As earthquake waves travel along the surface of the Earth, they cause the ground to move. The ground motions can be captured and displayed as a movie, providing a visual demonstration of these often indiscernible movements. In this sample, red indicates upward vertical motion of the ground vs. blue which indicates downward motion.
Ground motion visualizations are made after large earthquakes and can be found through our "Data Product" link or by going to: http://ds.iris.edu/ds/products/usarraygmv/
This rollover shows all the parts to a typical USArray seismic station, and how it works. Push the "Watch an Earthquake" button to see how the energy goes from the ground through the station to a distant computer.
Data visualization of the data generated by over 400 seismograph stations in response to the February 21, 2008 earthquake in Wells, NV.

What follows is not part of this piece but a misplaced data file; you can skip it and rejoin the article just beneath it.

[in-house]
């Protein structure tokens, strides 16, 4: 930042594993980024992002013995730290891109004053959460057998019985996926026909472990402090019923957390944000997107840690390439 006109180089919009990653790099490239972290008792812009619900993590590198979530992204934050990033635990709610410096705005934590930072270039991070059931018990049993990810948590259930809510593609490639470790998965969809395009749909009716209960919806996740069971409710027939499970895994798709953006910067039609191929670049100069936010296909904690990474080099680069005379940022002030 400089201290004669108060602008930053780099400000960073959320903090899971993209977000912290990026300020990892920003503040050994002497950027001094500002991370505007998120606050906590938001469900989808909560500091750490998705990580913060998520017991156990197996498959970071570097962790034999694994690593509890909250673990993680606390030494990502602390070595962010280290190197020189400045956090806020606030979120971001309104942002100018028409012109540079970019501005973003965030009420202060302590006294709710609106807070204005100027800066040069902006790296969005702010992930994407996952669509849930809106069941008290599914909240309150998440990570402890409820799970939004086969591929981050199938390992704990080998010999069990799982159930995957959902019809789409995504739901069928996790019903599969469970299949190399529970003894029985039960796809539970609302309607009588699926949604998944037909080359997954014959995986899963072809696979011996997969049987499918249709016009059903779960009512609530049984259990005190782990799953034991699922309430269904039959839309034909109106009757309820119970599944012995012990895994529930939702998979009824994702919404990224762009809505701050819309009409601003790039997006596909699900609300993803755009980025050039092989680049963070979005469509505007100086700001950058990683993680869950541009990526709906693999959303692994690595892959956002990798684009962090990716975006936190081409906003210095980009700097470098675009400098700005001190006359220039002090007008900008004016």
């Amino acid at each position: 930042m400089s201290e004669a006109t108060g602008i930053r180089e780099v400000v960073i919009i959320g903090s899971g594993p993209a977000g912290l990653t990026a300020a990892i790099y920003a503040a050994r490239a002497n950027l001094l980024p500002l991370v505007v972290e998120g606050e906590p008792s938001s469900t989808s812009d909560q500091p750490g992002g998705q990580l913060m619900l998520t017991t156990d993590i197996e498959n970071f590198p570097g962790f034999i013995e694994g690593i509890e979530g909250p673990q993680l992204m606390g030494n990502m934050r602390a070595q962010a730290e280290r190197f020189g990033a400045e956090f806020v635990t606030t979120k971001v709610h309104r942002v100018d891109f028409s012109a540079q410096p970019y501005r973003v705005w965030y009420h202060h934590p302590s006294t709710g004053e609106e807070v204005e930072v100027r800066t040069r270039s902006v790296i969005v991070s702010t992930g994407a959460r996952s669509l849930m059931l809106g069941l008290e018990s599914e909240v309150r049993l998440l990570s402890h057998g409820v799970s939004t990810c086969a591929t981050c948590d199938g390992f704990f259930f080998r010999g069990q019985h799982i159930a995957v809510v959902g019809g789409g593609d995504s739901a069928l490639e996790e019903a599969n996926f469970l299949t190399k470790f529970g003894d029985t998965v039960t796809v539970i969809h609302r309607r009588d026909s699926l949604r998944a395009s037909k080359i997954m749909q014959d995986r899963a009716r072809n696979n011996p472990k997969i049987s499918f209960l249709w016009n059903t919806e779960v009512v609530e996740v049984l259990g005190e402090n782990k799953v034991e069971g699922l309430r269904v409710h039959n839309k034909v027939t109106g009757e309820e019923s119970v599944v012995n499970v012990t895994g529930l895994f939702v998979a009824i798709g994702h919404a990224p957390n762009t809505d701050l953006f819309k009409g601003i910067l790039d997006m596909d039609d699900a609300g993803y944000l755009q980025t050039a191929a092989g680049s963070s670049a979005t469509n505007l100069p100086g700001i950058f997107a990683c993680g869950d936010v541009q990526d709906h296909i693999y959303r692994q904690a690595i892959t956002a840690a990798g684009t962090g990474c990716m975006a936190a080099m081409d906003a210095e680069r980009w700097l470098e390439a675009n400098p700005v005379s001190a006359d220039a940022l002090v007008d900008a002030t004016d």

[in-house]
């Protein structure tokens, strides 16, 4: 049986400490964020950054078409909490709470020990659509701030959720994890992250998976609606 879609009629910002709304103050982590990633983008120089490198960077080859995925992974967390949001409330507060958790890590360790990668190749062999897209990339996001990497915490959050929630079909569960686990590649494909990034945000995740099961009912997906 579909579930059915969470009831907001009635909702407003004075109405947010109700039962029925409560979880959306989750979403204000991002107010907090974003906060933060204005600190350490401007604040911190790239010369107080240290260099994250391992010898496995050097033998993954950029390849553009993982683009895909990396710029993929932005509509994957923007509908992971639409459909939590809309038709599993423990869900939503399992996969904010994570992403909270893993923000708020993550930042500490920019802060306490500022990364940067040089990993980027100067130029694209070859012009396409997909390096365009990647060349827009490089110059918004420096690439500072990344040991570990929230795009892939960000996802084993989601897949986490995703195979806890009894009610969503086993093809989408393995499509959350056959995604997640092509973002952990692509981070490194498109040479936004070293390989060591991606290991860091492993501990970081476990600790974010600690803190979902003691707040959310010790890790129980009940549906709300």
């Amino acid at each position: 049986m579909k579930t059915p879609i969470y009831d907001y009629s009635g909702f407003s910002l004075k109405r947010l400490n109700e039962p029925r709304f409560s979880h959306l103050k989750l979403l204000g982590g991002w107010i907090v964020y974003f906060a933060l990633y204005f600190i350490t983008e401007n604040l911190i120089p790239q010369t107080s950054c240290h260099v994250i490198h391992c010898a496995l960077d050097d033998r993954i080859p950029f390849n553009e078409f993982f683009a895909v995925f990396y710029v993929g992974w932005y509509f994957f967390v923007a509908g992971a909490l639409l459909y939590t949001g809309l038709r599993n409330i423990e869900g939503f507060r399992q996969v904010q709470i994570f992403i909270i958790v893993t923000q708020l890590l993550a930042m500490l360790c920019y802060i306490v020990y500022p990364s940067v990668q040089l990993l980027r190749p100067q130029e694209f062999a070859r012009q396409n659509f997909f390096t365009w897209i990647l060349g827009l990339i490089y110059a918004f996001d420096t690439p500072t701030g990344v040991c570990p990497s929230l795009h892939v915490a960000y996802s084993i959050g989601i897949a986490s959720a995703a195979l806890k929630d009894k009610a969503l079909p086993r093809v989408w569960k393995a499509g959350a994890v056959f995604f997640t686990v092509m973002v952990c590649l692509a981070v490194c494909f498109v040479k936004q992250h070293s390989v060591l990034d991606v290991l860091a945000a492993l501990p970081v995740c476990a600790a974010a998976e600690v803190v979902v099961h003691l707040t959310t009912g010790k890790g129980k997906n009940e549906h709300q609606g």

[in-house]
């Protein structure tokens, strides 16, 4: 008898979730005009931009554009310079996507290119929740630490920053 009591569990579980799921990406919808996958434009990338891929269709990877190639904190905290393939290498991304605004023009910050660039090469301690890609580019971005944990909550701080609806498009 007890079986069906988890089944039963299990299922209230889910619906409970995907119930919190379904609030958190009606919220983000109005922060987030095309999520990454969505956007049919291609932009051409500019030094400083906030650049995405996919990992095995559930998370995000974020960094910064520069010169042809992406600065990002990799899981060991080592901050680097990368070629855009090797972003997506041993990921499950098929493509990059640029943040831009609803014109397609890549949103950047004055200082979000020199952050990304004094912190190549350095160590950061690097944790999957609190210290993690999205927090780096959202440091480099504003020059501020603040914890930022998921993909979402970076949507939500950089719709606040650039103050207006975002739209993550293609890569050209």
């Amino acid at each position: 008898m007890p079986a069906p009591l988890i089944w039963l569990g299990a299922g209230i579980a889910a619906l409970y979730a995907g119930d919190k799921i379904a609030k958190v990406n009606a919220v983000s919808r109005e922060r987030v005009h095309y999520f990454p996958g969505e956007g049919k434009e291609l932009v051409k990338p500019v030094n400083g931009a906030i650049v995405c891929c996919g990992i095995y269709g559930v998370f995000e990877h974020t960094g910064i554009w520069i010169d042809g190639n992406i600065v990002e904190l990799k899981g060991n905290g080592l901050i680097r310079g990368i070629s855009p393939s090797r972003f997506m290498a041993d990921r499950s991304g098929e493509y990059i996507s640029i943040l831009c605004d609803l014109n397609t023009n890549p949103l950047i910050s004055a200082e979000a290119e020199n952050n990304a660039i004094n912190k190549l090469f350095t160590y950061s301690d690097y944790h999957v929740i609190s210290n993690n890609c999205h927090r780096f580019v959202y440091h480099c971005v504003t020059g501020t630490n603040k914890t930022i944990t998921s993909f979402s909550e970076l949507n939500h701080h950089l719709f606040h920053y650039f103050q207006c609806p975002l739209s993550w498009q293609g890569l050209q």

Working in both small groups and as a whole class, students investigate the classic Earth science analogy: "Seismic waves radiate outward from an earthquake's epicenter like ripples on water". A discrepant image connects the unfamiliar concept of the spreading out of seismic waves to the more familiar scenario of ripples on water radiating outwards in all directions after a droplet falls onto a pool.
USArray Ground Motion Visualizations (GMVs) use real data to show seismic waves sweep across the USArray network of seismic stations. Watch how seismic waves from earthquakes in the US and around the world cause the ground to move at each seismometer.